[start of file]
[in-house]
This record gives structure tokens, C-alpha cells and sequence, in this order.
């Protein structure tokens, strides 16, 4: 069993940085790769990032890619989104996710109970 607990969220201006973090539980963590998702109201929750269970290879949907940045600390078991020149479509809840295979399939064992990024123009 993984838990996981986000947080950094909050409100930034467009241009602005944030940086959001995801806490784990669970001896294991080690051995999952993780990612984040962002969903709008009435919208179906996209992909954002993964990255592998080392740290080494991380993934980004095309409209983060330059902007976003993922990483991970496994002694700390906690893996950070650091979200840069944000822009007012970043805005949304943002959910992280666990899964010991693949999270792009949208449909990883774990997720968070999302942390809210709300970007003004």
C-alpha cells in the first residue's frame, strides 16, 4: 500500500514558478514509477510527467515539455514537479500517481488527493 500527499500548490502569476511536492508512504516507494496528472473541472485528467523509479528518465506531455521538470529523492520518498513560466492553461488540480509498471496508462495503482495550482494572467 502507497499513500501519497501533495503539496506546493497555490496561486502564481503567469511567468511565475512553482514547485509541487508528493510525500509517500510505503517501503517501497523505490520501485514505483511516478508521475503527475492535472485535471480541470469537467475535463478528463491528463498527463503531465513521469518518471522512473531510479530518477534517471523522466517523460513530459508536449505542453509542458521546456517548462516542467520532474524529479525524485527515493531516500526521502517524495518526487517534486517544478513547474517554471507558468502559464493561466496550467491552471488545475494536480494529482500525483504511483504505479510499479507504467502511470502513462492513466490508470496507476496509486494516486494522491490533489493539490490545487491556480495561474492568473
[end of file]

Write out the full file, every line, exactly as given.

[in-house]
This record gives structure tokens, C-alpha cells and sequence, in this order.
């Protein structure tokens, strides 16, 4: 069993940085790769990032890619989104996710109970 607990969220201006973090539980963590998702109201929750269970290879949907940045600390078991020149479509809840295979399939064992990024123009 993984838990996981986000947080950094909050409100930034467009241009602005944030940086959001995801806490784990669970001896294991080690051995999952993780990612984040962002969903709008009435919208179906996209992909954002993964990255592998080392740290080494991380993934980004095309409209983060330059902007976003993922990483991970496994002694700390906690893996950070650091979200840069944000822009007012970043805005949304943002959910992280666990899964010991693949999270792009949208449909990883774990997720968070999302942390809210709300970007003004």
C-alpha cells in the first residue's frame, strides 16, 4: 500500500514558478514509477510527467515539455514537479500517481488527493 500527499500548490502569476511536492508512504516507494496528472473541472485528467523509479528518465506531455521538470529523492520518498513560466492553461488540480509498471496508462495503482495550482494572467 502507497499513500501519497501533495503539496506546493497555490496561486502564481503567469511567468511565475512553482514547485509541487508528493510525500509517500510505503517501503517501497523505490520501485514505483511516478508521475503527475492535472485535471480541470469537467475535463478528463491528463498527463503531465513521469518518471522512473531510479530518477534517471523522466517523460513530459508536449505542453509542458521546456517548462516542467520532474524529479525524485527515493531516500526521502517524495518526487517534486517544478513547474517554471507558468502559464493561466496550467491552471488545475494536480494529482500525483504511483504505479510499479507504467502511470502513462492513466490508470496507476496509486494516486494522491490533489493539490490545487491556480495561474492568473